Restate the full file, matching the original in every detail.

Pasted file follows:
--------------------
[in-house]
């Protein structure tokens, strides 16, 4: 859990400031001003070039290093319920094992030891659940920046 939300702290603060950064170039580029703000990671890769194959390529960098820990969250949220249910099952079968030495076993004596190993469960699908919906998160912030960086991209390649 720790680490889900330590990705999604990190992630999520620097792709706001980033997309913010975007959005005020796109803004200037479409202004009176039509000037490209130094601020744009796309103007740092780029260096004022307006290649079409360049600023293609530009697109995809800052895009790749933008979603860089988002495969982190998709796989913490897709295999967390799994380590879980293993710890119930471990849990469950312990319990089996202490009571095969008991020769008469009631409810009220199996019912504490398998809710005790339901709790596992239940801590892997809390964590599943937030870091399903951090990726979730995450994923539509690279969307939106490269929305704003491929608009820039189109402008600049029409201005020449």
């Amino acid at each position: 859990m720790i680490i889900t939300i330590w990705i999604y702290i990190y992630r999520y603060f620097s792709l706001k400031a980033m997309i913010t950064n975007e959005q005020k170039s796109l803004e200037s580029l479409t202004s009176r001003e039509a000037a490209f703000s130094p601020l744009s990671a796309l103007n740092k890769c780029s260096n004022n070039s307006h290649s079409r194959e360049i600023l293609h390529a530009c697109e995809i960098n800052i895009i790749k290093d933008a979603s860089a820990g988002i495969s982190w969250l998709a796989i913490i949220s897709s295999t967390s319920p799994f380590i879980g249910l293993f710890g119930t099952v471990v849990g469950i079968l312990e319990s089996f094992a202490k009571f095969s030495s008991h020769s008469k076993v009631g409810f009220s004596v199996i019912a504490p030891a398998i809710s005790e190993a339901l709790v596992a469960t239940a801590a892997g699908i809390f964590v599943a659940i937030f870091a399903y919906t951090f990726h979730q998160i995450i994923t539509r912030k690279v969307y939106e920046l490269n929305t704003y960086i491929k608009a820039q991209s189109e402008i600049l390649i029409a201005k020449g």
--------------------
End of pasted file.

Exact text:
[in-house]
């Protein structure tokens, strides 16, 4: 859990400031001003070039290093319920094992030891659940920046 939300702290603060950064170039580029703000990671890769194959390529960098820990969250949220249910099952079968030495076993004596190993469960699908919906998160912030960086991209390649 720790680490889900330590990705999604990190992630999520620097792709706001980033997309913010975007959005005020796109803004200037479409202004009176039509000037490209130094601020744009796309103007740092780029260096004022307006290649079409360049600023293609530009697109995809800052895009790749933008979603860089988002495969982190998709796989913490897709295999967390799994380590879980293993710890119930471990849990469950312990319990089996202490009571095969008991020769008469009631409810009220199996019912504490398998809710005790339901709790596992239940801590892997809390964590599943937030870091399903951090990726979730995450994923539509690279969307939106490269929305704003491929608009820039189109402008600049029409201005020449």
């Amino acid at each position: 859990m720790i680490i889900t939300i330590w990705i999604y702290i990190y992630r999520y603060f620097s792709l706001k400031a980033m997309i913010t950064n975007e959005q005020k170039s796109l803004e200037s580029l479409t202004s009176r001003e039509a000037a490209f703000s130094p601020l744009s990671a796309l103007n740092k890769c780029s260096n004022n070039s307006h290649s079409r194959e360049i600023l293609h390529a530009c697109e995809i960098n800052i895009i790749k290093d933008a979603s860089a820990g988002i495969s982190w969250l998709a796989i913490i949220s897709s295999t967390s319920p799994f380590i879980g249910l293993f710890g119930t099952v471990v849990g469950i079968l312990e319990s089996f094992a202490k009571f095969s030495s008991h020769s008469k076993v009631g409810f009220s004596v199996i019912a504490p030891a398998i809710s005790e190993a339901l709790v596992a469960t239940a801590a892997g699908i809390f964590v599943a659940i937030f870091a399903y919906t951090f990726h979730q998160i995450i994923t539509r912030k690279v969307y939106e920046l490269n929305t704003y960086i491929k608009a820039q991209s189109e402008i600049l390649i029409a201005k020449g």